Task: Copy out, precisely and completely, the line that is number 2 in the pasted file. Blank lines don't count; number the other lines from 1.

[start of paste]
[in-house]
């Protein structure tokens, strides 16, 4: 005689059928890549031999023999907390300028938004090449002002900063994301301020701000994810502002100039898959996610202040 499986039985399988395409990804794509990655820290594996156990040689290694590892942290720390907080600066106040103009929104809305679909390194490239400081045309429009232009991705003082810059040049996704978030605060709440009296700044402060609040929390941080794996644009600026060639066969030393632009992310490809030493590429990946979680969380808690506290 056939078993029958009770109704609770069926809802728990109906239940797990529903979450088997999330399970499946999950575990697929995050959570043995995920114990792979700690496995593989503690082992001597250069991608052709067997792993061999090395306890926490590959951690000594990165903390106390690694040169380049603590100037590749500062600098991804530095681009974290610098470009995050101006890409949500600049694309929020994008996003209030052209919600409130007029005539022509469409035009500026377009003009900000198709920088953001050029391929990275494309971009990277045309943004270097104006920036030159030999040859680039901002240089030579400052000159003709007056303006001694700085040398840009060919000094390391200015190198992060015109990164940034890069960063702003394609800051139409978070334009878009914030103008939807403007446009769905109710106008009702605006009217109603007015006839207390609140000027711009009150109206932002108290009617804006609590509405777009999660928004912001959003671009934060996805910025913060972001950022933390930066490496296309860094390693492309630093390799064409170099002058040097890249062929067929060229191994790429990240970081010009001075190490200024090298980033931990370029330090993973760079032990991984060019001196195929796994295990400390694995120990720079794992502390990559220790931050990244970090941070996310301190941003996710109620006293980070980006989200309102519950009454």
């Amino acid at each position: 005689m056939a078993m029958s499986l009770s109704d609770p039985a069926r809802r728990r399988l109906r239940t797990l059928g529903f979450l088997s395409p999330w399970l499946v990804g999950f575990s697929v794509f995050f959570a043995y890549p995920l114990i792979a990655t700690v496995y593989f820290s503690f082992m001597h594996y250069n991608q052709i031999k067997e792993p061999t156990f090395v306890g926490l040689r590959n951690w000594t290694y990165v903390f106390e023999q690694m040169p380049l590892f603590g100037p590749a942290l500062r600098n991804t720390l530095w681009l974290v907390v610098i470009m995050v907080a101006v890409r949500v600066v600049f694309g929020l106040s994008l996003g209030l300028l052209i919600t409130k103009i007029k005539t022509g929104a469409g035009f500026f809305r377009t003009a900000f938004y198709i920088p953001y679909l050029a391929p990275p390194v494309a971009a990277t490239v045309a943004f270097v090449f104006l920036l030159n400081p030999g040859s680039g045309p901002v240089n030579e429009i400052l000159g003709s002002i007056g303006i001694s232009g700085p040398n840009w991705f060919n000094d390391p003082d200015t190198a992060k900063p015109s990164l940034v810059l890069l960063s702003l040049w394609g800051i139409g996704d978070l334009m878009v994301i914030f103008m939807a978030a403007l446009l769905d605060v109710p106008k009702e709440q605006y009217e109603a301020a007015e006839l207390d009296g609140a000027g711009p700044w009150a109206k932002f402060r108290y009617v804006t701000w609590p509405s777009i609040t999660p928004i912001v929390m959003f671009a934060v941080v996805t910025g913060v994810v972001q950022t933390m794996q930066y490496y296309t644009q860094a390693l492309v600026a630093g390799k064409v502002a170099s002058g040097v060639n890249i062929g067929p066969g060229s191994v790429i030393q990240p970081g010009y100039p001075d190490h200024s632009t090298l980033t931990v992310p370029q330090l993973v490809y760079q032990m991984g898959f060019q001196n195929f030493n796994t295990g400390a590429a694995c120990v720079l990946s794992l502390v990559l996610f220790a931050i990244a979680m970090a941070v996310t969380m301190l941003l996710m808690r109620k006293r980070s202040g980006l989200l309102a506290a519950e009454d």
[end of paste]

């Protein structure tokens, strides 16, 4: 005689059928890549031999023999907390300028938004090449002002900063994301301020701000994810502002100039898959996610202040 499986039985399988395409990804794509990655820290594996156990040689290694590892942290720390907080600066106040103009929104809305679909390194490239400081045309429009232009991705003082810059040049996704978030605060709440009296700044402060609040929390941080794996644009600026060639066969030393632009992310490809030493590429990946979680969380808690506290 056939078993029958009770109704609770069926809802728990109906239940797990529903979450088997999330399970499946999950575990697929995050959570043995995920114990792979700690496995593989503690082992001597250069991608052709067997792993061999090395306890926490590959951690000594990165903390106390690694040169380049603590100037590749500062600098991804530095681009974290610098470009995050101006890409949500600049694309929020994008996003209030052209919600409130007029005539022509469409035009500026377009003009900000198709920088953001050029391929990275494309971009990277045309943004270097104006920036030159030999040859680039901002240089030579400052000159003709007056303006001694700085040398840009060919000094390391200015190198992060015109990164940034890069960063702003394609800051139409978070334009878009914030103008939807403007446009769905109710106008009702605006009217109603007015006839207390609140000027711009009150109206932002108290009617804006609590509405777009999660928004912001959003671009934060996805910025913060972001950022933390930066490496296309860094390693492309630093390799064409170099002058040097890249062929067929060229191994790429990240970081010009001075190490200024090298980033931990370029330090993973760079032990991984060019001196195929796994295990400390694995120990720079794992502390990559220790931050990244970090941070996310301190941003996710109620006293980070980006989200309102519950009454």